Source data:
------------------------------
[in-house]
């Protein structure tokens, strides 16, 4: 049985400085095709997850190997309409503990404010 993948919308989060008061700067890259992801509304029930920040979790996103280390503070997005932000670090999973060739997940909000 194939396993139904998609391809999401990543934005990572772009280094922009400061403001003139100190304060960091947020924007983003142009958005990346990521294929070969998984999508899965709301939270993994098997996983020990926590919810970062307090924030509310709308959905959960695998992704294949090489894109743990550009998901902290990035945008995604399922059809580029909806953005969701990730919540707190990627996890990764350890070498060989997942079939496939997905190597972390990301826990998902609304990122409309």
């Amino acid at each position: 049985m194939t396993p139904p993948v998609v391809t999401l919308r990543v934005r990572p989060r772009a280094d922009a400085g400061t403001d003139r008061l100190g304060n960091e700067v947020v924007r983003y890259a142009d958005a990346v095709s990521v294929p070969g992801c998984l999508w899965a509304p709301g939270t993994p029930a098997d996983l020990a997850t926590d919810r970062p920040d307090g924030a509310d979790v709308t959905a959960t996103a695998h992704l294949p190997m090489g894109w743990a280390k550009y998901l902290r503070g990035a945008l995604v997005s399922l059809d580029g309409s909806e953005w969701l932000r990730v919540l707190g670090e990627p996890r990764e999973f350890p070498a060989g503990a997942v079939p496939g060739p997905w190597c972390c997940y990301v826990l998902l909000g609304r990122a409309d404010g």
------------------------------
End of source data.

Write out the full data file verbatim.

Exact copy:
[in-house]
């Protein structure tokens, strides 16, 4: 049985400085095709997850190997309409503990404010 993948919308989060008061700067890259992801509304029930920040979790996103280390503070997005932000670090999973060739997940909000 194939396993139904998609391809999401990543934005990572772009280094922009400061403001003139100190304060960091947020924007983003142009958005990346990521294929070969998984999508899965709301939270993994098997996983020990926590919810970062307090924030509310709308959905959960695998992704294949090489894109743990550009998901902290990035945008995604399922059809580029909806953005969701990730919540707190990627996890990764350890070498060989997942079939496939997905190597972390990301826990998902609304990122409309």
């Amino acid at each position: 049985m194939t396993p139904p993948v998609v391809t999401l919308r990543v934005r990572p989060r772009a280094d922009a400085g400061t403001d003139r008061l100190g304060n960091e700067v947020v924007r983003y890259a142009d958005a990346v095709s990521v294929p070969g992801c998984l999508w899965a509304p709301g939270t993994p029930a098997d996983l020990a997850t926590d919810r970062p920040d307090g924030a509310d979790v709308t959905a959960t996103a695998h992704l294949p190997m090489g894109w743990a280390k550009y998901l902290r503070g990035a945008l995604v997005s399922l059809d580029g309409s909806e953005w969701l932000r990730v919540l707190g670090e990627p996890r990764e999973f350890p070498a060989g503990a997942v079939p496939g060739p997905w190597c972390c997940y990301v826990l998902l909000g609304r990122a409309d404010g």